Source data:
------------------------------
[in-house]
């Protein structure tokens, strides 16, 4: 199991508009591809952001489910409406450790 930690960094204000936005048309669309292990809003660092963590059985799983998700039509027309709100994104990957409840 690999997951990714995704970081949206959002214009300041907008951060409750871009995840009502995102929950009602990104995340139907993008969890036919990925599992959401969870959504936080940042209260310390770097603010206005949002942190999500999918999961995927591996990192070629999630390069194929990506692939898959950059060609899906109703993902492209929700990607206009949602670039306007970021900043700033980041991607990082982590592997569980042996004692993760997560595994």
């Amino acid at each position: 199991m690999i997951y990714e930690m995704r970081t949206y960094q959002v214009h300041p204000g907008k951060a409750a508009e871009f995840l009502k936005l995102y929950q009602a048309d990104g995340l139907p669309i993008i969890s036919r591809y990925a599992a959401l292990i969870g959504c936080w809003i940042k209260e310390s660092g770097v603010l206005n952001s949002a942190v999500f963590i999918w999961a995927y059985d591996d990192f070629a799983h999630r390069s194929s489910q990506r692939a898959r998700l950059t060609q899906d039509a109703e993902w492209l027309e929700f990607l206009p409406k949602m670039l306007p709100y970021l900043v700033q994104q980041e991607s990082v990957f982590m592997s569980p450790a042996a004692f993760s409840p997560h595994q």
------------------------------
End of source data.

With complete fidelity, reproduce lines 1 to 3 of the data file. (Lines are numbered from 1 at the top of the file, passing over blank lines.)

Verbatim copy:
[in-house]
């Protein structure tokens, strides 16, 4: 199991508009591809952001489910409406450790 930690960094204000936005048309669309292990809003660092963590059985799983998700039509027309709100994104990957409840 690999997951990714995704970081949206959002214009300041907008951060409750871009995840009502995102929950009602990104995340139907993008969890036919990925599992959401969870959504936080940042209260310390770097603010206005949002942190999500999918999961995927591996990192070629999630390069194929990506692939898959950059060609899906109703993902492209929700990607206009949602670039306007970021900043700033980041991607990082982590592997569980042996004692993760997560595994």
């Amino acid at each position: 199991m690999i997951y990714e930690m995704r970081t949206y960094q959002v214009h300041p204000g907008k951060a409750a508009e871009f995840l009502k936005l995102y929950q009602a048309d990104g995340l139907p669309i993008i969890s036919r591809y990925a599992a959401l292990i969870g959504c936080w809003i940042k209260e310390s660092g770097v603010l206005n952001s949002a942190v999500f963590i999918w999961a995927y059985d591996d990192f070629a799983h999630r390069s194929s489910q990506r692939a898959r998700l950059t060609q899906d039509a109703e993902w492209l027309e929700f990607l206009p409406k949602m670039l306007p709100y970021l900043v700033q994104q980041e991607s990082v990957f982590m592997s569980p450790a042996a004692f993760s409840p997560h595994q």